I've heard those concerns. I understand there are deeply felt people on both sides of this issue, frankly. Wind is something especially large-scale wind on ridgelines has en gendered a lot of comments in vermont, especially in the lowell area. That project is a green mountain power project, the power will be used in green mountain power's portfolio. Green mountain power has entered into an agreement with neighboring towns to share some of the revenue from that project. There's also a tax-based benefit, so there are local benefits from that project and i think those are important to keep in mind, but that doesn't discount the fact that for any one person adjacent to that site, they may have view impacts and other issues that they have to deal with for the project. And, you know, as we look to the future, i think we need to recognize the tradeoff that all forms of energy bring, and we need to make decisions with those tradeoffs in mind, because the one thing we can't do is have no energy projects in state. That would not be a wise choice for our energy security and our independence. So knowing that there will be tradeoffs, one has to do a balance and say what is in the society's best interest.
And maybe just wrap it up here on wind, we've got these projects that are sort of on the front bunker. -- burner. Are there ones that are coming along that we'll have more? I mean, we don't have a lot of ridgelines that are viable, but are we at the end of the projects with lowell and, i mean, london der -- londonderry, milton. Are we going to see more?
There is the georgia mountain project in milton, that's probably the one you're referencing. I am not aware of any larger scale wind projects, certainly nothing pending at the moment. I think it will be interesting in ten years to see what the history has been, not just with the projects that have conditional cpg's and are to be built, but also to see how many additional project may actually be proposed. As i said, if everything is built that's currently in the pipeline, that's 6% of our load, and that actually is a significant number, so i think time will tell, but there aren't other large projects pending right now.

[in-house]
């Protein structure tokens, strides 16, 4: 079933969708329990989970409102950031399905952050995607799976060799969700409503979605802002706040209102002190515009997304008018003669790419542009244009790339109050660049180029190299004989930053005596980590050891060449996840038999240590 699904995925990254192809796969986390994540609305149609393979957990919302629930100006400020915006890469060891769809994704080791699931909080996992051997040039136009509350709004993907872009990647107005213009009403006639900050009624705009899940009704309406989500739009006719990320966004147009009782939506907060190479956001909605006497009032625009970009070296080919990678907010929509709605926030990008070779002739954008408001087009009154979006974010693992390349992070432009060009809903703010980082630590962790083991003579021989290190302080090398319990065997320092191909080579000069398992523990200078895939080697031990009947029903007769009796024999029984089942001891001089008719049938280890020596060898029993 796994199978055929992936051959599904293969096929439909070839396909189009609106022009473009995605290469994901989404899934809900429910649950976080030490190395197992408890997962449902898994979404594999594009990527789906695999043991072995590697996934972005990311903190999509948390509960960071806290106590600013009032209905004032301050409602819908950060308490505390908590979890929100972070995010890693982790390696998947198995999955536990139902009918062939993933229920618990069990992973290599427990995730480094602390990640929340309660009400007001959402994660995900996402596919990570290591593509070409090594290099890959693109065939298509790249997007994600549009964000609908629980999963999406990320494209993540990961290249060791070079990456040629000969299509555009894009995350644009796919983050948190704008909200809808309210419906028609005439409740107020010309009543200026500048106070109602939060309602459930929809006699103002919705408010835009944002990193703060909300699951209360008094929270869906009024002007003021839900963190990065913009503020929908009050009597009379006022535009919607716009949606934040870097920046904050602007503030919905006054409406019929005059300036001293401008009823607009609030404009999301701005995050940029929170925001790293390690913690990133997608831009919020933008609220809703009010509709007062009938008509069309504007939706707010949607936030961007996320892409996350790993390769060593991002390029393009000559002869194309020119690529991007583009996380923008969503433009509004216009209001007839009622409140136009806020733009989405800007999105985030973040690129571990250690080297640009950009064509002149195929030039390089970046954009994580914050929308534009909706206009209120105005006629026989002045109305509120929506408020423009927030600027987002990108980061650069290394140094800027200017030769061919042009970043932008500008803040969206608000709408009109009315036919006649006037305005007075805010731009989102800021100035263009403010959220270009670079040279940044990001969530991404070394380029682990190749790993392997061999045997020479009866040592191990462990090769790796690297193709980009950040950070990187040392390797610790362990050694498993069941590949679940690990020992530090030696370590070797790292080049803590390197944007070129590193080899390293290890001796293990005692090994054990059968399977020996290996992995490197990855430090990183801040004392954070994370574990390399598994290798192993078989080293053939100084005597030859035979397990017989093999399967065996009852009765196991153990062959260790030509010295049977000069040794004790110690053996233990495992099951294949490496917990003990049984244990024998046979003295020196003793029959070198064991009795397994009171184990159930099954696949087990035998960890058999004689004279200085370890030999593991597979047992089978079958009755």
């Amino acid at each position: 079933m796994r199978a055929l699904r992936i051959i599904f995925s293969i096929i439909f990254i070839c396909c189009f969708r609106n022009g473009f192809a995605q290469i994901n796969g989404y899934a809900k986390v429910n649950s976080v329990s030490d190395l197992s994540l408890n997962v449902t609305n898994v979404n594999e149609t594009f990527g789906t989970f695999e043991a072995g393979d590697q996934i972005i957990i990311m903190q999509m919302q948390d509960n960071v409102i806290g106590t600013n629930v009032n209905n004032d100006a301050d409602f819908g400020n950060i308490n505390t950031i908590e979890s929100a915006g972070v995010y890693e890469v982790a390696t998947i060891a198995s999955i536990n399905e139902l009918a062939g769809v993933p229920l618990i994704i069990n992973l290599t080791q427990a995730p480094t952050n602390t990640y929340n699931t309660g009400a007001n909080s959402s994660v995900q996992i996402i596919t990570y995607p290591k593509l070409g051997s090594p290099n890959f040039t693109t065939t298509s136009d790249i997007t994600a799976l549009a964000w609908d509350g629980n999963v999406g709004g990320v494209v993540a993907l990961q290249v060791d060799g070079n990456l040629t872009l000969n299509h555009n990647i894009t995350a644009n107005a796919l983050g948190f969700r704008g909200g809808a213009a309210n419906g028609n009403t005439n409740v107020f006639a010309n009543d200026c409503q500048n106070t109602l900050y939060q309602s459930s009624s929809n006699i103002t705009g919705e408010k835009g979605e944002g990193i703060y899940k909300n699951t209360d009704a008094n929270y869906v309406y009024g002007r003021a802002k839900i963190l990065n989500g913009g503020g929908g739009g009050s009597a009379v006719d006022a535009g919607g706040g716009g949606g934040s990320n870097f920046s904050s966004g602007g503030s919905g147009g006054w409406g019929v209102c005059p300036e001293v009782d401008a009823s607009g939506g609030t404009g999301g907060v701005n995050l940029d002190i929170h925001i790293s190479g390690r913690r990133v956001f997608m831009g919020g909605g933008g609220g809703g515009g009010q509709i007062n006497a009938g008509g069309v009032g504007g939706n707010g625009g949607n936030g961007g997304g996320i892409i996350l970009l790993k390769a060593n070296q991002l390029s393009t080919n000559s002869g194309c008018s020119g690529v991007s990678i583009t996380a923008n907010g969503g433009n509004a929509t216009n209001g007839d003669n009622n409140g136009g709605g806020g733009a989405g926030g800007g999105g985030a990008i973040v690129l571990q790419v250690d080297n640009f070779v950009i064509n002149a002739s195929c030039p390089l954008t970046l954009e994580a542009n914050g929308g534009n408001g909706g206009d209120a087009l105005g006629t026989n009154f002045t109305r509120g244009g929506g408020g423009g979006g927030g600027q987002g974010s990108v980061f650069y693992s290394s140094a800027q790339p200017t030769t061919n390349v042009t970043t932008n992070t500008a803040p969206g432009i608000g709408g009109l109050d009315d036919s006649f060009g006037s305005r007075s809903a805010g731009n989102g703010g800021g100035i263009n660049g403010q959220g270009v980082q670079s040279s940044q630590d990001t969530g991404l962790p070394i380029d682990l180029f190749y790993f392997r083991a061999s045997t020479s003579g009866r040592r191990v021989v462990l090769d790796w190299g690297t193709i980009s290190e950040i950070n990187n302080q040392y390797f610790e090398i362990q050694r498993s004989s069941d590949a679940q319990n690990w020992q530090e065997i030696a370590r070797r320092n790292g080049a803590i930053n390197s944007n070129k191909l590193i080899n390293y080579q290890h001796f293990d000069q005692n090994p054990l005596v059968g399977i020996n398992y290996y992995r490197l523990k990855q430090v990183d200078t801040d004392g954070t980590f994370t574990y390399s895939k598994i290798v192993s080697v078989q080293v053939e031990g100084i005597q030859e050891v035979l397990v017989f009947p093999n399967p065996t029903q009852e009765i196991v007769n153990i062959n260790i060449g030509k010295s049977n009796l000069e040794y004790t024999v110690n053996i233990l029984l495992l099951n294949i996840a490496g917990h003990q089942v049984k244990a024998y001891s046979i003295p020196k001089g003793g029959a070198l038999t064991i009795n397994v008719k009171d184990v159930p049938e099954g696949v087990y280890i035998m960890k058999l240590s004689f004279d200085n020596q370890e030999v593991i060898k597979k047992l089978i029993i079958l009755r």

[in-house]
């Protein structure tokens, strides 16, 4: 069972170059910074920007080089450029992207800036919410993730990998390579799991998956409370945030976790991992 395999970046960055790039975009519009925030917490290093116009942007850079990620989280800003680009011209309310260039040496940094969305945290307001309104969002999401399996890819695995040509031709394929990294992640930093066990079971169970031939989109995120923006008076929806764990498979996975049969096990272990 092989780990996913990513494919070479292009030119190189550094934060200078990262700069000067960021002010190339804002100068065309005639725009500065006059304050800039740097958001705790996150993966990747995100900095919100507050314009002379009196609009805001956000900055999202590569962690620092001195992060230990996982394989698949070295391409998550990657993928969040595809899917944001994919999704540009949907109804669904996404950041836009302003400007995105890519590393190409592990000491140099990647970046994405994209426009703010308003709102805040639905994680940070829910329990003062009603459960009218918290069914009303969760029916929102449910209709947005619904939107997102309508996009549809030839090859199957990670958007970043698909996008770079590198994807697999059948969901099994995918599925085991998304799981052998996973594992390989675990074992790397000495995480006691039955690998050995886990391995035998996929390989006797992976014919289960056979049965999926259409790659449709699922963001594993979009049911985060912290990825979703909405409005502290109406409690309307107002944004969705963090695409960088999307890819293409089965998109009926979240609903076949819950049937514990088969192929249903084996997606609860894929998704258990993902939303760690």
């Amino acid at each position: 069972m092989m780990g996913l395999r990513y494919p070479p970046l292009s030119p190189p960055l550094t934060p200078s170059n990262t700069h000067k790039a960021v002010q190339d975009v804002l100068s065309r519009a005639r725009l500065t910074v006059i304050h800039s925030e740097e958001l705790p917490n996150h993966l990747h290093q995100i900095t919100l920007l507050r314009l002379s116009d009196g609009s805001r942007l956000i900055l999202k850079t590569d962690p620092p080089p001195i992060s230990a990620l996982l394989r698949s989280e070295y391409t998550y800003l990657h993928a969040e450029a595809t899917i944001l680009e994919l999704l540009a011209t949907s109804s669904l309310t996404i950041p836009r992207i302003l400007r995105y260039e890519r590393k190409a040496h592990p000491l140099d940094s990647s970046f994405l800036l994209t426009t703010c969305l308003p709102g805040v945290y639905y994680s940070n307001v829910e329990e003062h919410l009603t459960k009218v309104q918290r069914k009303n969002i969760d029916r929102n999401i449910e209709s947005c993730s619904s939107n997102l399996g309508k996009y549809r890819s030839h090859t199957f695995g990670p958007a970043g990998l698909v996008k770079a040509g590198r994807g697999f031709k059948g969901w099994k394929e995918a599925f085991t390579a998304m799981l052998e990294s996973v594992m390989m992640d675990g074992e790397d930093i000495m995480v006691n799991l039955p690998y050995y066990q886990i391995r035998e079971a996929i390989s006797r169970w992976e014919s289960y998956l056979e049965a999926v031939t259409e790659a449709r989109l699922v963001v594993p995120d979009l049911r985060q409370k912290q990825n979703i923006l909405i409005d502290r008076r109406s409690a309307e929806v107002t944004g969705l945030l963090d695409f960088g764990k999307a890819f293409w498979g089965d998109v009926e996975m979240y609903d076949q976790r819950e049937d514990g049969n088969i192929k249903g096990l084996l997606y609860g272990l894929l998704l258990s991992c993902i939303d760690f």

Your department is in the midst of putting together a comprehensive energy plan, i guess october is the target date.
What can you share with us as far as wah is in at that plan -- what is in that plan now and what it's going to look like?
We're putting the finishing touches on it, hoping to get it out to the public right after labor day for comment and to have public hearings towards the end of september, so that the governor can have it in october on schedule. You will see in the plan a long-term vision for hor renewable energy -- more renewable energy in all sectors for vermont. I'll talk about that in a second. You'll also see short-term steps, a realization that you cannot get to a renewable energy future in a linear fashion. You really do have to start with small steps and let the acceleration curve take over over time. You need to do that because of the economics of it, it is very important to keep rate payer costs in mind, total energy costs to vermonters in mind, but there are policies and things that we can do now to help set you us up for a more independent and renewable future.
So you're going to have to gradually build it, so we get a tremendous amount of power from hydro in canada, looks like that's going to continue for a number of years. So that's in the mix.
We can't go it alone, there is no way that vermont can go it alone on its energy. We have to rely on canada now, right?
We need to rely on regional resources. We could in vermont with about a thousand megawatt peak load, we could in vermont make a choice to have all generation here, but we haven't made that choice in the past, and i don't believe we'll be making that choice in the future. Instead, particularly with our regional energy market, and the fact that we have supply on the regional market with more coming online in the future, it is my expectation that vermont will continue to use long-term, stable contracts from out of state entities as part of the mix. But i think it's also important to say, okay, what are we going to do here in vermont right here in our state for economic independence and jobs and everything else that it can bring, and the community-scaled projects particularly solar project, knelt metering project -- net metering projects, small-scale wind projects, those are all going to be a part of the future mix in vermont and the energy plan. We'll talk about those things. We'll also, though, that you can about the other big sectors of energy in vermont. There is a real emphasis on electricity for, you know, lots of reasons, it is in the news quite a bit. But transportation and heating are two-thirds of our total energy usage and they are also the two-thirds of our energy usage that are quite dependent on oil, petroleum-based fossil fuels right now. And if we're going to over time reduce vermonters' dependence upon the market conditions and volatility associated with petroleum, we need to move those sectors toward more renewable and more locally sourced options as well.